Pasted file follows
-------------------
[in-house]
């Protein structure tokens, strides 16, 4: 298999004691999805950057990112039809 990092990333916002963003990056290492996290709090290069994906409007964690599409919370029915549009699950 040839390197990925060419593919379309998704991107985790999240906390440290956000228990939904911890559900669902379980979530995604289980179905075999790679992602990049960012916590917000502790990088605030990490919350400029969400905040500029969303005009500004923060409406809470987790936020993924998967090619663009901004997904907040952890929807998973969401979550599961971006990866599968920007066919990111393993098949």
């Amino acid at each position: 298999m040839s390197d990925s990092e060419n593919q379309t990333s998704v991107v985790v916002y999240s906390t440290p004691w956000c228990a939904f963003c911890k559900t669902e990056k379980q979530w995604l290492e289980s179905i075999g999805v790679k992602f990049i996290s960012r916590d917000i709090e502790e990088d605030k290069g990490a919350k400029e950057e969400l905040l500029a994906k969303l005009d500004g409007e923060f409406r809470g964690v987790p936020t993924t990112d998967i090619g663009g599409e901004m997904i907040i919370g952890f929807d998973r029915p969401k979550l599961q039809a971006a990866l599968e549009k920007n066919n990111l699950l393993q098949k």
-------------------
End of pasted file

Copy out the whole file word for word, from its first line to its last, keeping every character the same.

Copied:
[in-house]
């Protein structure tokens, strides 16, 4: 298999004691999805950057990112039809 990092990333916002963003990056290492996290709090290069994906409007964690599409919370029915549009699950 040839390197990925060419593919379309998704991107985790999240906390440290956000228990939904911890559900669902379980979530995604289980179905075999790679992602990049960012916590917000502790990088605030990490919350400029969400905040500029969303005009500004923060409406809470987790936020993924998967090619663009901004997904907040952890929807998973969401979550599961971006990866599968920007066919990111393993098949």
């Amino acid at each position: 298999m040839s390197d990925s990092e060419n593919q379309t990333s998704v991107v985790v916002y999240s906390t440290p004691w956000c228990a939904f963003c911890k559900t669902e990056k379980q979530w995604l290492e289980s179905i075999g999805v790679k992602f990049i996290s960012r916590d917000i709090e502790e990088d605030k290069g990490a919350k400029e950057e969400l905040l500029a994906k969303l005009d500004g409007e923060f409406r809470g964690v987790p936020t993924t990112d998967i090619g663009g599409e901004m997904i907040i919370g952890f929807d998973r029915p969401k979550l599961q039809a971006a990866l599968e549009k920007n066919n990111l699950l393993q098949k």